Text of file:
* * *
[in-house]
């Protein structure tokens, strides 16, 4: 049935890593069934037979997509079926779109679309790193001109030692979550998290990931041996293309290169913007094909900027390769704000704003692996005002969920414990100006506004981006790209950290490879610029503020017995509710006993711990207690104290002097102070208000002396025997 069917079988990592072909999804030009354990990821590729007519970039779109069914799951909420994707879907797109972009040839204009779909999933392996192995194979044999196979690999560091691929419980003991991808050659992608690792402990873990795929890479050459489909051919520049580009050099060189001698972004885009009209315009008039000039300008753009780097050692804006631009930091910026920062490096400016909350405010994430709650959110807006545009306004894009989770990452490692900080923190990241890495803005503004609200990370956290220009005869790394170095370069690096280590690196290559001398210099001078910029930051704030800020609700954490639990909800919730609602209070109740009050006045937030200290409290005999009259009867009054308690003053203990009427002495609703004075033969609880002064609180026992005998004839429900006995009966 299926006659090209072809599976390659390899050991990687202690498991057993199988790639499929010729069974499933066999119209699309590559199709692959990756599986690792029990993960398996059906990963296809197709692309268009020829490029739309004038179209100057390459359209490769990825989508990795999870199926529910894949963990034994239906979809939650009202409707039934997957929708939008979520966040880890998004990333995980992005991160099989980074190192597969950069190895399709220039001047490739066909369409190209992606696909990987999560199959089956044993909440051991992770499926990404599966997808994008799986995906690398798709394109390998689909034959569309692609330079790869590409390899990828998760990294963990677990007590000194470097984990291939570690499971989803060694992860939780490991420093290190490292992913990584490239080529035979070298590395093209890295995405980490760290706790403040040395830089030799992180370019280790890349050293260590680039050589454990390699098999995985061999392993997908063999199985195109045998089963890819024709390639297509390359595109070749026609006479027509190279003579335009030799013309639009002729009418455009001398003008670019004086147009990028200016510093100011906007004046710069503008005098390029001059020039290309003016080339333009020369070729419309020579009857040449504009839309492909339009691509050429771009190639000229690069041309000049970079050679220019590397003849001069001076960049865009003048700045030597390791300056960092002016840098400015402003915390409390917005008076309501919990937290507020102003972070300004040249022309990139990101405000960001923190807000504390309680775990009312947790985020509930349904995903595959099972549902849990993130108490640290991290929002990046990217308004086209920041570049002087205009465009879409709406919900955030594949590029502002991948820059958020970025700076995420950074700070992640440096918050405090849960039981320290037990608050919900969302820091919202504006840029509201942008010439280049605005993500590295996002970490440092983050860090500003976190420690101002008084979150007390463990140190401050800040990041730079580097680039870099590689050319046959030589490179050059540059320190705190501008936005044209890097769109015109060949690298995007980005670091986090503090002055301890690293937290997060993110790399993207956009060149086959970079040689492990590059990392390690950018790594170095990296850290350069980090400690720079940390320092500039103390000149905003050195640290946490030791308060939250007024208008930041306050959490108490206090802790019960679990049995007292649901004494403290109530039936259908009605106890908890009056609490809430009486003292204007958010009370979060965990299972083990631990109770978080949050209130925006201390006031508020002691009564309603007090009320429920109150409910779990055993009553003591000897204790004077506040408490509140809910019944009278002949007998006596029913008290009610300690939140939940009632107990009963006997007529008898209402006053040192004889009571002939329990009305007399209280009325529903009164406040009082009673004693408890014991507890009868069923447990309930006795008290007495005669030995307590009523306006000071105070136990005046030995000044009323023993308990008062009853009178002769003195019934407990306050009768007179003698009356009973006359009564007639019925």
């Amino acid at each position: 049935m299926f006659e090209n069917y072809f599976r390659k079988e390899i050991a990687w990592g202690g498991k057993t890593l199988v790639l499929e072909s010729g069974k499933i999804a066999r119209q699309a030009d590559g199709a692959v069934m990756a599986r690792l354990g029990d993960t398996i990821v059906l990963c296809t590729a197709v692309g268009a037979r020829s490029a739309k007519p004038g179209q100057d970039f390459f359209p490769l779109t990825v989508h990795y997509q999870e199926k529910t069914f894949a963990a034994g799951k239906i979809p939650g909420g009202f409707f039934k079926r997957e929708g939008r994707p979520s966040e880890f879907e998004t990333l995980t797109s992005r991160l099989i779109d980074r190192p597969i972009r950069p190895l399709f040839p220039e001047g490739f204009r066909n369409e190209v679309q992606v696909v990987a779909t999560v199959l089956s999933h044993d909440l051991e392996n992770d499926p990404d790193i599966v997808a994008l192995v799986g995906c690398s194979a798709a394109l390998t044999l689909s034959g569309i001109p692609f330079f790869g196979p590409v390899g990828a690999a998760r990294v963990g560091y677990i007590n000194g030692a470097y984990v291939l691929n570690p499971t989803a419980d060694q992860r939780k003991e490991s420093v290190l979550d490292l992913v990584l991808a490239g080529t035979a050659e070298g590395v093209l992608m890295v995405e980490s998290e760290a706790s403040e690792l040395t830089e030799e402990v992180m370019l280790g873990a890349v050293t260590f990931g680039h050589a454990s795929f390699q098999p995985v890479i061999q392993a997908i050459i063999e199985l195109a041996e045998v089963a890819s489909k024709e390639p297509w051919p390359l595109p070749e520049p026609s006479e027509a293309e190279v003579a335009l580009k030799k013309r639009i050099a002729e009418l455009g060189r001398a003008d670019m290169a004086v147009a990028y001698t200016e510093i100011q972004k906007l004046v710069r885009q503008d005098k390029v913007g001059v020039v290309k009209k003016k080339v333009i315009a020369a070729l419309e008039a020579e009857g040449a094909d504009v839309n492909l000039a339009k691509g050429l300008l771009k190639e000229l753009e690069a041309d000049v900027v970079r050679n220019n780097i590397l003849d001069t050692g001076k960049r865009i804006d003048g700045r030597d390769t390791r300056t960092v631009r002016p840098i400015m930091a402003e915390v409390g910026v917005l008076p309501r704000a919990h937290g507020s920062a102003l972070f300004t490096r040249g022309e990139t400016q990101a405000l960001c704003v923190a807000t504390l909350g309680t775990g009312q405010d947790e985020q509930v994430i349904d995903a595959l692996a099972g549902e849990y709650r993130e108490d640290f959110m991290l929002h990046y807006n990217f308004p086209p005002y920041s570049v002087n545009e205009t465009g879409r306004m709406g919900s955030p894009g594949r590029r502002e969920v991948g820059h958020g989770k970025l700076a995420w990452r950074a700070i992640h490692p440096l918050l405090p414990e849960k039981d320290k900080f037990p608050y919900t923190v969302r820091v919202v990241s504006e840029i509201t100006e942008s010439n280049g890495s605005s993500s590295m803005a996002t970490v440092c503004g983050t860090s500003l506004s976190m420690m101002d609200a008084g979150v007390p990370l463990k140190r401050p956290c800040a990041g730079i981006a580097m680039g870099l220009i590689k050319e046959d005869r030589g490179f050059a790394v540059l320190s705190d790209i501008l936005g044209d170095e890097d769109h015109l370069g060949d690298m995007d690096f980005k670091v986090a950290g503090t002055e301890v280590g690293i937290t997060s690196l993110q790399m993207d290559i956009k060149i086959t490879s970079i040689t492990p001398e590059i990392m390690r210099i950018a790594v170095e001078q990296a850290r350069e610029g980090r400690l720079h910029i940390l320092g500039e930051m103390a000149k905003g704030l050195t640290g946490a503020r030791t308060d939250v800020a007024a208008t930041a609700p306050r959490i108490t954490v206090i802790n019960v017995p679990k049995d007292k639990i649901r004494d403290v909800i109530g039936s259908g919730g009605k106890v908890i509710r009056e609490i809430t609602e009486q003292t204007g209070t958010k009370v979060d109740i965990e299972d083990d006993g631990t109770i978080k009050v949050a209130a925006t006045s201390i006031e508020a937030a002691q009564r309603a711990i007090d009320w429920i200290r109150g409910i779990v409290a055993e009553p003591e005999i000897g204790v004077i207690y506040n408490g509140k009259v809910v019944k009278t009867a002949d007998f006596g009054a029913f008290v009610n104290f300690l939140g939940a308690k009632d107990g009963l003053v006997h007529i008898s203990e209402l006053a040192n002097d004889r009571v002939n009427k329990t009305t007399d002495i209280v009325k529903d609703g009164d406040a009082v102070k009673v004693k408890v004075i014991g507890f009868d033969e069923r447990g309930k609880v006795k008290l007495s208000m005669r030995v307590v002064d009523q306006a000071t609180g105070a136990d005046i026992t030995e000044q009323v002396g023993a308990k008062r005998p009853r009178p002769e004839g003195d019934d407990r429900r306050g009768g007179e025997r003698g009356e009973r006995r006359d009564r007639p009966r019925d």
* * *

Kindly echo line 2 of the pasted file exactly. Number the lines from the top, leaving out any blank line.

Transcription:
């Protein structure tokens, strides 16, 4: 049935890593069934037979997509079926779109679309790193001109030692979550998290990931041996293309290169913007094909900027390769704000704003692996005002969920414990100006506004981006790209950290490879610029503020017995509710006993711990207690104290002097102070208000002396025997 069917079988990592072909999804030009354990990821590729007519970039779109069914799951909420994707879907797109972009040839204009779909999933392996192995194979044999196979690999560091691929419980003991991808050659992608690792402990873990795929890479050459489909051919520049580009050099060189001698972004885009009209315009008039000039300008753009780097050692804006631009930091910026920062490096400016909350405010994430709650959110807006545009306004894009989770990452490692900080923190990241890495803005503004609200990370956290220009005869790394170095370069690096280590690196290559001398210099001078910029930051704030800020609700954490639990909800919730609602209070109740009050006045937030200290409290005999009259009867009054308690003053203990009427002495609703004075033969609880002064609180026992005998004839429900006995009966 299926006659090209072809599976390659390899050991990687202690498991057993199988790639499929010729069974499933066999119209699309590559199709692959990756599986690792029990993960398996059906990963296809197709692309268009020829490029739309004038179209100057390459359209490769990825989508990795999870199926529910894949963990034994239906979809939650009202409707039934997957929708939008979520966040880890998004990333995980992005991160099989980074190192597969950069190895399709220039001047490739066909369409190209992606696909990987999560199959089956044993909440051991992770499926990404599966997808994008799986995906690398798709394109390998689909034959569309692609330079790869590409390899990828998760990294963990677990007590000194470097984990291939570690499971989803060694992860939780490991420093290190490292992913990584490239080529035979070298590395093209890295995405980490760290706790403040040395830089030799992180370019280790890349050293260590680039050589454990390699098999995985061999392993997908063999199985195109045998089963890819024709390639297509390359595109070749026609006479027509190279003579335009030799013309639009002729009418455009001398003008670019004086147009990028200016510093100011906007004046710069503008005098390029001059020039290309003016080339333009020369070729419309020579009857040449504009839309492909339009691509050429771009190639000229690069041309000049970079050679220019590397003849001069001076960049865009003048700045030597390791300056960092002016840098400015402003915390409390917005008076309501919990937290507020102003972070300004040249022309990139990101405000960001923190807000504390309680775990009312947790985020509930349904995903595959099972549902849990993130108490640290991290929002990046990217308004086209920041570049002087205009465009879409709406919900955030594949590029502002991948820059958020970025700076995420950074700070992640440096918050405090849960039981320290037990608050919900969302820091919202504006840029509201942008010439280049605005993500590295996002970490440092983050860090500003976190420690101002008084979150007390463990140190401050800040990041730079580097680039870099590689050319046959030589490179050059540059320190705190501008936005044209890097769109015109060949690298995007980005670091986090503090002055301890690293937290997060993110790399993207956009060149086959970079040689492990590059990392390690950018790594170095990296850290350069980090400690720079940390320092500039103390000149905003050195640290946490030791308060939250007024208008930041306050959490108490206090802790019960679990049995007292649901004494403290109530039936259908009605106890908890009056609490809430009486003292204007958010009370979060965990299972083990631990109770978080949050209130925006201390006031508020002691009564309603007090009320429920109150409910779990055993009553003591000897204790004077506040408490509140809910019944009278002949007998006596029913008290009610300690939140939940009632107990009963006997007529008898209402006053040192004889009571002939329990009305007399209280009325529903009164406040009082009673004693408890014991507890009868069923447990309930006795008290007495005669030995307590009523306006000071105070136990005046030995000044009323023993308990008062009853009178002769003195019934407990306050009768007179003698009356009973006359009564007639019925």